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Grand Central Station - Do You Know When the Train Leaves?

Does Anybody Know When the Train Leaves?
By GREG CLARKIN
20 November 2005
The New York Times

IN the old days, they came north on the trains, shipped in boxes and sent out of Grand Central Terminal, and were tossed onto platforms for the ticket agent to dole out to riders on Metro-North.

They are the pocket-size schedules often found in racks by the door or the ticket window of stations along the New Haven line. But that was back when stations had ticket agents.

Now, with ticket machines replacing agents, some stations have gone months without the schedules. Commuters have become so frustrated that they have been returning from Grand Central and other stations with stacks of schedules and supplying the stations themselves.

''The ticket workers have all been replaced by ticket machines, but they are supposed to have people coming into the stations and stocking them,'' said James Cameron, vice chairman of the Connecticut Metro-North Shore Line East Rail Commuter Council.

Visits to 18 stations from Greenwich to New Haven this month found that the schedules were either hard to come by or nonexistent at a third of the stations. All the stations without schedules also had no ticket agents.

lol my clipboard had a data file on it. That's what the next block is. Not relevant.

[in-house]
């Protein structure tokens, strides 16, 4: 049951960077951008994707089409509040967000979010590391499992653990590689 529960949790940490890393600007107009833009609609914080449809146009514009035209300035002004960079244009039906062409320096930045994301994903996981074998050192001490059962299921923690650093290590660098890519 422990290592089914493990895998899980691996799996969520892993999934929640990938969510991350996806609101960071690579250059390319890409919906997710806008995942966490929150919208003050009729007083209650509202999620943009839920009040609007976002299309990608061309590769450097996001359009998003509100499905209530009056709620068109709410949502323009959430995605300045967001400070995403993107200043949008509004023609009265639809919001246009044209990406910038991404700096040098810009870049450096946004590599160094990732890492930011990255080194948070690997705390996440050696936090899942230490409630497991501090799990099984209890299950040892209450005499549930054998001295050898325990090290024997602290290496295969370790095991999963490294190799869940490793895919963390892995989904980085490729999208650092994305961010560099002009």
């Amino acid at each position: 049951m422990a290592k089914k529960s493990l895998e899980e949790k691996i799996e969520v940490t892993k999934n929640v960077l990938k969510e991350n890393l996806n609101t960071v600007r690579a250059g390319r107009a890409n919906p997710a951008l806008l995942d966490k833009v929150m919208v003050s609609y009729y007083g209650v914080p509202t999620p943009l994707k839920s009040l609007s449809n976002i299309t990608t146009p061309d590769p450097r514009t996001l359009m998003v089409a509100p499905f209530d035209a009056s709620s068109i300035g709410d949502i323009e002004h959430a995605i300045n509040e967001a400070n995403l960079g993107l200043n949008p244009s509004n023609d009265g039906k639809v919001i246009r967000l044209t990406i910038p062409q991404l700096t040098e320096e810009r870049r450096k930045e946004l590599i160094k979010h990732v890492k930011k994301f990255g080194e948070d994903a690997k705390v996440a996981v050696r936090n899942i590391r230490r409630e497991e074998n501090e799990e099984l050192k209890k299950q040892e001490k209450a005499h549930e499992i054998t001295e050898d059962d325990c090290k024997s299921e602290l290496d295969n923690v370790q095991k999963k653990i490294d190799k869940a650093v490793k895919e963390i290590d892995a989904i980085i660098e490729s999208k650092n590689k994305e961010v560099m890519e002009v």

At the bigger, busier stations like the ones in Stamford, Bridgeport and New Haven, schedules abound. At the moderately busy stations, the ones without ticket agents, like Old Greenwich and Rowayton, let's just say it takes a village to get a schedule.

While the Old Greenwich station doesn't have a ticket agent anymore, it does have Jack Kennedy, who helps out at the newspaper stand by giving out schedules when he has some to give out.

''We were out of schedules for six months,'' Mr. Kennedy said. ''Then they came out with the new ones and we never got any of those.''

Mr. Kennedy said that some commuters had been stocking the station with schedules, taking them up from Grand Central, but it is never enough.

''These crazy people come in and grab them,'' he said. ''I don't know why you need more than one schedule.''

Rowayton is another station without a ticket agent, but it does have five people who try to make sure there are some schedules around.